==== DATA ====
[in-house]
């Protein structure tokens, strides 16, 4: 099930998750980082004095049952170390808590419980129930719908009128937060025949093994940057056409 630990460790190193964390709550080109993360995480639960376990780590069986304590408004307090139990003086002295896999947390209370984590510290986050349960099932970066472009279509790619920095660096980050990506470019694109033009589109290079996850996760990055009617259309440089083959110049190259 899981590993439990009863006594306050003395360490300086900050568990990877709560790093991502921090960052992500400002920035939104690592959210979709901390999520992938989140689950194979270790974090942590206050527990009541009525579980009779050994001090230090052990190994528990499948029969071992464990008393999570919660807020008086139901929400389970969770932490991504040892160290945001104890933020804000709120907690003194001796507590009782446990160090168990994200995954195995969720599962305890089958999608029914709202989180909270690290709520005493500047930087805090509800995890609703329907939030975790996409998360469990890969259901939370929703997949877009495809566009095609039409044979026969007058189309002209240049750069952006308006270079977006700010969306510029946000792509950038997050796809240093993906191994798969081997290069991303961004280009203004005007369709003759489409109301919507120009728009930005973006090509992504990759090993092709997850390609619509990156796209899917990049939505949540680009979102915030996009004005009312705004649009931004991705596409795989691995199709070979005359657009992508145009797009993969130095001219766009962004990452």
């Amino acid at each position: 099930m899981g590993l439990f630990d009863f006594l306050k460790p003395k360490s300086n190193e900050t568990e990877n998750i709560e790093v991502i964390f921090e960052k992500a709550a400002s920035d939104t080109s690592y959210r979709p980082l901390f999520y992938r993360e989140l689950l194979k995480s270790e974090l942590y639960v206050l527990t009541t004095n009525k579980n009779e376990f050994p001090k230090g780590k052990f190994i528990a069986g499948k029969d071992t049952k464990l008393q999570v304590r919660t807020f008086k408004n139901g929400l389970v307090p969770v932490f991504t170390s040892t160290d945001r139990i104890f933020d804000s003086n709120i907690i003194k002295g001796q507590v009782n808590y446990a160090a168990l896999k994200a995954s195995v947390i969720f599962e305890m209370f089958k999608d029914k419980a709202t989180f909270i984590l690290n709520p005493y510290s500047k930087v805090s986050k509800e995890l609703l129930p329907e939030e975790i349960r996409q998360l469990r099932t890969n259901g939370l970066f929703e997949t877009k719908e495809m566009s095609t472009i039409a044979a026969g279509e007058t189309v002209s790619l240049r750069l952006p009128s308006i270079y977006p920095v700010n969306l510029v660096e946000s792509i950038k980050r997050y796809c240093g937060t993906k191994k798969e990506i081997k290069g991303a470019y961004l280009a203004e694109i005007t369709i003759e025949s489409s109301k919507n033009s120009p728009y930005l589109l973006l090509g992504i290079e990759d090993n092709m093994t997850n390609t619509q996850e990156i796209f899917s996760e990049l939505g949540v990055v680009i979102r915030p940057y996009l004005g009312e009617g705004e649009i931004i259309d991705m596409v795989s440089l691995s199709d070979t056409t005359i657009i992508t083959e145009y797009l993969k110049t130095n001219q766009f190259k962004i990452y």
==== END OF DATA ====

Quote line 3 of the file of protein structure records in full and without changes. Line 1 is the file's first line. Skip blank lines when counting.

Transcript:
């Amino acid at each position: 099930m899981g590993l439990f630990d009863f006594l306050k460790p003395k360490s300086n190193e900050t568990e990877n998750i709560e790093v991502i964390f921090e960052k992500a709550a400002s920035d939104t080109s690592y959210r979709p980082l901390f999520y992938r993360e989140l689950l194979k995480s270790e974090l942590y639960v206050l527990t009541t004095n009525k579980n009779e376990f050994p001090k230090g780590k052990f190994i528990a069986g499948k029969d071992t049952k464990l008393q999570v304590r919660t807020f008086k408004n139901g929400l389970v307090p969770v932490f991504t170390s040892t160290d945001r139990i104890f933020d804000s003086n709120i907690i003194k002295g001796q507590v009782n808590y446990a160090a168990l896999k994200a995954s195995v947390i969720f599962e305890m209370f089958k999608d029914k419980a709202t989180f909270i984590l690290n709520p005493y510290s500047k930087v805090s986050k509800e995890l609703l129930p329907e939030e975790i349960r996409q998360l469990r099932t890969n259901g939370l970066f929703e997949t877009k719908e495809m566009s095609t472009i039409a044979a026969g279509e007058t189309v002209s790619l240049r750069l952006p009128s308006i270079y977006p920095v700010n969306l510029v660096e946000s792509i950038k980050r997050y796809c240093g937060t993906k191994k798969e990506i081997k290069g991303a470019y961004l280009a203004e694109i005007t369709i003759e025949s489409s109301k919507n033009s120009p728009y930005l589109l973006l090509g992504i290079e990759d090993n092709m093994t997850n390609t619509q996850e990156i796209f899917s996760e990049l939505g949540v990055v680009i979102r915030p940057y996009l004005g009312e009617g705004e649009i931004i259309d991705m596409v795989s440089l691995s199709d070979t056409t005359i657009i992508t083959e145009y797009l993969k110049t130095n001219q766009f190259k962004i990452y």